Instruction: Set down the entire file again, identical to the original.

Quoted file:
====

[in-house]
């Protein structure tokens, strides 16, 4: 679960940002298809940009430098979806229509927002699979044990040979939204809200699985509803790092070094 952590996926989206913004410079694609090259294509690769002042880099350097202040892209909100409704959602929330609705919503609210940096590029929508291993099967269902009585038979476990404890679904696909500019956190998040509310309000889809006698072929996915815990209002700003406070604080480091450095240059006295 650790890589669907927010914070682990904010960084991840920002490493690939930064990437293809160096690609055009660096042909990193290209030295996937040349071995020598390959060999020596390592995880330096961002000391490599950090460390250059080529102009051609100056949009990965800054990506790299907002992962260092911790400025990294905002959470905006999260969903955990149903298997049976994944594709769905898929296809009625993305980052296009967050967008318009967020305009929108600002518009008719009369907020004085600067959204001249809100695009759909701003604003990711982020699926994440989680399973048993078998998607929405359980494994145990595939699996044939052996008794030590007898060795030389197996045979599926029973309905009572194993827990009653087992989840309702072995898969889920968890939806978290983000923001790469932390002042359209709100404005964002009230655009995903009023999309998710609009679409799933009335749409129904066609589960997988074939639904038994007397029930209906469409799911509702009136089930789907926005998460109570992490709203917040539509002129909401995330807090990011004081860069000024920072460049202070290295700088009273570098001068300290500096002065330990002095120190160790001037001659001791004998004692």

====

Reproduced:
[in-house]
């Protein structure tokens, strides 16, 4: 679960940002298809940009430098979806229509927002699979044990040979939204809200699985509803790092070094 952590996926989206913004410079694609090259294509690769002042880099350097202040892209909100409704959602929330609705919503609210940096590029929508291993099967269902009585038979476990404890679904696909500019956190998040509310309000889809006698072929996915815990209002700003406070604080480091450095240059006295 650790890589669907927010914070682990904010960084991840920002490493690939930064990437293809160096690609055009660096042909990193290209030295996937040349071995020598390959060999020596390592995880330096961002000391490599950090460390250059080529102009051609100056949009990965800054990506790299907002992962260092911790400025990294905002959470905006999260969903955990149903298997049976994944594709769905898929296809009625993305980052296009967050967008318009967020305009929108600002518009008719009369907020004085600067959204001249809100695009759909701003604003990711982020699926994440989680399973048993078998998607929405359980494994145990595939699996044939052996008794030590007898060795030389197996045979599926029973309905009572194993827990009653087992989840309702072995898969889920968890939806978290983000923001790469932390002042359209709100404005964002009230655009995903009023999309998710609009679409799933009335749409129904066609589960997988074939639904038994007397029930209906469409799911509702009136089930789907926005998460109570992490709203917040539509002129909401995330807090990011004081860069000024920072460049202070290295700088009273570098001068300290500096002065330990002095120190160790001037001659001791004998004692």